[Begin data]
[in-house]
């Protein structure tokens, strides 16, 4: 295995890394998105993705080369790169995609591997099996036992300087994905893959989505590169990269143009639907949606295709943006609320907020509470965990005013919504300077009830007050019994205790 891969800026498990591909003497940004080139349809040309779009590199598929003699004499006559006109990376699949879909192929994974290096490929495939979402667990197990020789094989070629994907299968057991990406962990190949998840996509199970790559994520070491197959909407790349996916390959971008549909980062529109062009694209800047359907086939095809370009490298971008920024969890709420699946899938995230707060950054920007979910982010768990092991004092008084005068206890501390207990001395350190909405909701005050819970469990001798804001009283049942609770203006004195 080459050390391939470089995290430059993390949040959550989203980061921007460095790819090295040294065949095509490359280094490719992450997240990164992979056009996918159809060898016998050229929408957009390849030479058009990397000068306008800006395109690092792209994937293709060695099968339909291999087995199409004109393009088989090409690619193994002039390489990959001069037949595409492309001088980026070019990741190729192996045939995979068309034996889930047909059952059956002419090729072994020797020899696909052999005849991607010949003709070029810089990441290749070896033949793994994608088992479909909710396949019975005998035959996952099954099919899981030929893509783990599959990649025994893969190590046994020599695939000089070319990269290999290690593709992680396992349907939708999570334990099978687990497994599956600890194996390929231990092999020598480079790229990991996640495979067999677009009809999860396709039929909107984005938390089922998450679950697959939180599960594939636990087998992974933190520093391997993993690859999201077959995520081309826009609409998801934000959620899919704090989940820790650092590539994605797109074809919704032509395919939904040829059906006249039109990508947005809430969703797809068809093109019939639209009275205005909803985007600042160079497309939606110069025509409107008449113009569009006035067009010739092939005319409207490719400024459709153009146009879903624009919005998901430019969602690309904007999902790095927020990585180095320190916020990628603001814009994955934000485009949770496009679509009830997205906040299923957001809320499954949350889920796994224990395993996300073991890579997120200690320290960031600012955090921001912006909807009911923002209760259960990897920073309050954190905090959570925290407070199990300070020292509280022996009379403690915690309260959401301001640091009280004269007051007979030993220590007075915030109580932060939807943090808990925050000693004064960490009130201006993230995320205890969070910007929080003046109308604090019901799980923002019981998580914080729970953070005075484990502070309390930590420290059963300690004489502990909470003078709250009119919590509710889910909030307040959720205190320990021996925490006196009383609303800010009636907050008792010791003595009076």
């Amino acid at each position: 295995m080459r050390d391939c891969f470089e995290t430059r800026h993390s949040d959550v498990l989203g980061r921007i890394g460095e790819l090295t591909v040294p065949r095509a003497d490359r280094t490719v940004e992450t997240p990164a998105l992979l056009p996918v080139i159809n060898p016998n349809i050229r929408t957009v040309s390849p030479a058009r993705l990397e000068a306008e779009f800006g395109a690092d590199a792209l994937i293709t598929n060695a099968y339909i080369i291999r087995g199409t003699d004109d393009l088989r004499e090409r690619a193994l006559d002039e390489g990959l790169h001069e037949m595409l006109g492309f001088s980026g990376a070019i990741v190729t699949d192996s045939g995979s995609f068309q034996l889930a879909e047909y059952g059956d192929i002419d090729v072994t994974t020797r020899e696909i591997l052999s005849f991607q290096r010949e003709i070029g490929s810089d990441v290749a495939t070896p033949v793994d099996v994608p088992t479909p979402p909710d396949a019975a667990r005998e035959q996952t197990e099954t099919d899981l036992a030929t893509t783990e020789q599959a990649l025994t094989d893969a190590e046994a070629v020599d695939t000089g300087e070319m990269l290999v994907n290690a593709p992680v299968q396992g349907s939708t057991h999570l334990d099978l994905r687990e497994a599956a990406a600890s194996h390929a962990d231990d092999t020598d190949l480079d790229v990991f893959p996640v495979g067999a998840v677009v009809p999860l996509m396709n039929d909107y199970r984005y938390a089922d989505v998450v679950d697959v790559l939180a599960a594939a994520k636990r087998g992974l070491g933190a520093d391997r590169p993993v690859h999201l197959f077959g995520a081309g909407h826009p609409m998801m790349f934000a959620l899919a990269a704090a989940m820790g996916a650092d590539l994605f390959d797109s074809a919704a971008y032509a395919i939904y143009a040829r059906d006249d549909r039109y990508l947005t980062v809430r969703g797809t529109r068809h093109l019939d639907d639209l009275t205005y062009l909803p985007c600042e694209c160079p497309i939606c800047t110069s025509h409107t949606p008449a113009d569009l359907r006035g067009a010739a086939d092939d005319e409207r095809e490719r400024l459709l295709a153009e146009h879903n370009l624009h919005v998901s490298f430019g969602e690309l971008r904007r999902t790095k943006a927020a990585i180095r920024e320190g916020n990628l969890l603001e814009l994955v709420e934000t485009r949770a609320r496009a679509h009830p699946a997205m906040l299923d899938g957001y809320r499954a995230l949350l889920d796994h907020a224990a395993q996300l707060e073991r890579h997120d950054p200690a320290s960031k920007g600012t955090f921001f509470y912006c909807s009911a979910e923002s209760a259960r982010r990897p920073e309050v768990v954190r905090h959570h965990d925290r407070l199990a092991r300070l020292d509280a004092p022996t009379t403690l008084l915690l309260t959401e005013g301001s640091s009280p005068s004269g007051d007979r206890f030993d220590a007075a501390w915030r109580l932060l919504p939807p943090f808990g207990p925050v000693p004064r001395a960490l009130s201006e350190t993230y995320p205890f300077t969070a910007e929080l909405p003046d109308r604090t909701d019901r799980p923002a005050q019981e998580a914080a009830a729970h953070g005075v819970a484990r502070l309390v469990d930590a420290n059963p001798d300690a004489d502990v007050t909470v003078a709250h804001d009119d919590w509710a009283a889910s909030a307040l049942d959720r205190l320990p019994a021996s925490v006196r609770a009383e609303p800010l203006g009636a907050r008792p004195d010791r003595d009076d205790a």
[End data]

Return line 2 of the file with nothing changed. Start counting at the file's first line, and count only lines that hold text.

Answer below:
């Protein structure tokens, strides 16, 4: 295995890394998105993705080369790169995609591997099996036992300087994905893959989505590169990269143009639907949606295709943006609320907020509470965990005013919504300077009830007050019994205790 891969800026498990591909003497940004080139349809040309779009590199598929003699004499006559006109990376699949879909192929994974290096490929495939979402667990197990020789094989070629994907299968057991990406962990190949998840996509199970790559994520070491197959909407790349996916390959971008549909980062529109062009694209800047359907086939095809370009490298971008920024969890709420699946899938995230707060950054920007979910982010768990092991004092008084005068206890501390207990001395350190909405909701005050819970469990001798804001009283049942609770203006004195 080459050390391939470089995290430059993390949040959550989203980061921007460095790819090295040294065949095509490359280094490719992450997240990164992979056009996918159809060898016998050229929408957009390849030479058009990397000068306008800006395109690092792209994937293709060695099968339909291999087995199409004109393009088989090409690619193994002039390489990959001069037949595409492309001088980026070019990741190729192996045939995979068309034996889930047909059952059956002419090729072994020797020899696909052999005849991607010949003709070029810089990441290749070896033949793994994608088992479909909710396949019975005998035959996952099954099919899981030929893509783990599959990649025994893969190590046994020599695939000089070319990269290999290690593709992680396992349907939708999570334990099978687990497994599956600890194996390929231990092999020598480079790229990991996640495979067999677009009809999860396709039929909107984005938390089922998450679950697959939180599960594939636990087998992974933190520093391997993993690859999201077959995520081309826009609409998801934000959620899919704090989940820790650092590539994605797109074809919704032509395919939904040829059906006249039109990508947005809430969703797809068809093109019939639209009275205005909803985007600042160079497309939606110069025509409107008449113009569009006035067009010739092939005319409207490719400024459709153009146009879903624009919005998901430019969602690309904007999902790095927020990585180095320190916020990628603001814009994955934000485009949770496009679509009830997205906040299923957001809320499954949350889920796994224990395993996300073991890579997120200690320290960031600012955090921001912006909807009911923002209760259960990897920073309050954190905090959570925290407070199990300070020292509280022996009379403690915690309260959401301001640091009280004269007051007979030993220590007075915030109580932060939807943090808990925050000693004064960490009130201006993230995320205890969070910007929080003046109308604090019901799980923002019981998580914080729970953070005075484990502070309390930590420290059963300690004489502990909470003078709250009119919590509710889910909030307040959720205190320990021996925490006196009383609303800010009636907050008792010791003595009076």